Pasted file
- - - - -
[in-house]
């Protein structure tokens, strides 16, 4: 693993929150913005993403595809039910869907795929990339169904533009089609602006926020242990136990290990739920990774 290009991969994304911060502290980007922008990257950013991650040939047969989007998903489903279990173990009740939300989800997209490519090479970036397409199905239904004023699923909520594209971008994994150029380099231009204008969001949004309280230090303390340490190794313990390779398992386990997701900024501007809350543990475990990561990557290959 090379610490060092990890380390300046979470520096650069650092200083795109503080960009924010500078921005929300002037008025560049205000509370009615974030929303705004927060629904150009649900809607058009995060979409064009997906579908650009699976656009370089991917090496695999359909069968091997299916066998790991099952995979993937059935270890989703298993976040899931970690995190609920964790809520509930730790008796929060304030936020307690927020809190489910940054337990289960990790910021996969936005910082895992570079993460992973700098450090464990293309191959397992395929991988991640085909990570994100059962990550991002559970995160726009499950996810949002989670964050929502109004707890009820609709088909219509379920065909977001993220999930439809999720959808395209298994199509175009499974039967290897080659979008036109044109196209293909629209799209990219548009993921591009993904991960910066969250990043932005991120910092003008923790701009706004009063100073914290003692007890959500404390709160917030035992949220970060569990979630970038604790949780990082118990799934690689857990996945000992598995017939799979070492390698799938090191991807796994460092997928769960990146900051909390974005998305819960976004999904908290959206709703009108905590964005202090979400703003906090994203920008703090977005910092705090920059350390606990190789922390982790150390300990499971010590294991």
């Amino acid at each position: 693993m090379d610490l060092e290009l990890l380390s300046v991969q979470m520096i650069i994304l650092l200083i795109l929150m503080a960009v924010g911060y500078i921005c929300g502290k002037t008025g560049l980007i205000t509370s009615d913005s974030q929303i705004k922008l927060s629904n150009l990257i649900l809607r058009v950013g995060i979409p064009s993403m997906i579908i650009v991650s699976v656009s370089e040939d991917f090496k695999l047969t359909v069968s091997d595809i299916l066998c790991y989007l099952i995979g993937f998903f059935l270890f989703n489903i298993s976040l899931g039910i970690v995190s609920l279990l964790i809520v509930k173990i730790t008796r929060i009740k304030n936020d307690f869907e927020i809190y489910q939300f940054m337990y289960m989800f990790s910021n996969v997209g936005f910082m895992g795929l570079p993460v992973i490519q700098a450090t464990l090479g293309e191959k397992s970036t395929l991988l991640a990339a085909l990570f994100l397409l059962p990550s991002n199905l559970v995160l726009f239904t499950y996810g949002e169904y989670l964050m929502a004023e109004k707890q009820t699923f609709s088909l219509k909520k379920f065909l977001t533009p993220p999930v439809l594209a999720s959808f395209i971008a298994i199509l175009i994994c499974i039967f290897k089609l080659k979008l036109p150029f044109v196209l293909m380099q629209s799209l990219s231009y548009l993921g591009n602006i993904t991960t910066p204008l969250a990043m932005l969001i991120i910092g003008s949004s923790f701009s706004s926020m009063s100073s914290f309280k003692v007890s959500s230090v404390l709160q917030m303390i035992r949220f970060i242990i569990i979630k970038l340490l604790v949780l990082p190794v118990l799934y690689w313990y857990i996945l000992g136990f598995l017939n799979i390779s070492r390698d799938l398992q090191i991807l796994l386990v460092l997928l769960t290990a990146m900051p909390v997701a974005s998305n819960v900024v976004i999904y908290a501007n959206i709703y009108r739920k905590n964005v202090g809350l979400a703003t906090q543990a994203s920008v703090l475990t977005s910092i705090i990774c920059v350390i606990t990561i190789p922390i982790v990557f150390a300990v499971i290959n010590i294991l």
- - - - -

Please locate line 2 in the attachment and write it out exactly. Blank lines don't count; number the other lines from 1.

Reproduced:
């Protein structure tokens, strides 16, 4: 693993929150913005993403595809039910869907795929990339169904533009089609602006926020242990136990290990739920990774 290009991969994304911060502290980007922008990257950013991650040939047969989007998903489903279990173990009740939300989800997209490519090479970036397409199905239904004023699923909520594209971008994994150029380099231009204008969001949004309280230090303390340490190794313990390779398992386990997701900024501007809350543990475990990561990557290959 090379610490060092990890380390300046979470520096650069650092200083795109503080960009924010500078921005929300002037008025560049205000509370009615974030929303705004927060629904150009649900809607058009995060979409064009997906579908650009699976656009370089991917090496695999359909069968091997299916066998790991099952995979993937059935270890989703298993976040899931970690995190609920964790809520509930730790008796929060304030936020307690927020809190489910940054337990289960990790910021996969936005910082895992570079993460992973700098450090464990293309191959397992395929991988991640085909990570994100059962990550991002559970995160726009499950996810949002989670964050929502109004707890009820609709088909219509379920065909977001993220999930439809999720959808395209298994199509175009499974039967290897080659979008036109044109196209293909629209799209990219548009993921591009993904991960910066969250990043932005991120910092003008923790701009706004009063100073914290003692007890959500404390709160917030035992949220970060569990979630970038604790949780990082118990799934690689857990996945000992598995017939799979070492390698799938090191991807796994460092997928769960990146900051909390974005998305819960976004999904908290959206709703009108905590964005202090979400703003906090994203920008703090977005910092705090920059350390606990190789922390982790150390300990499971010590294991």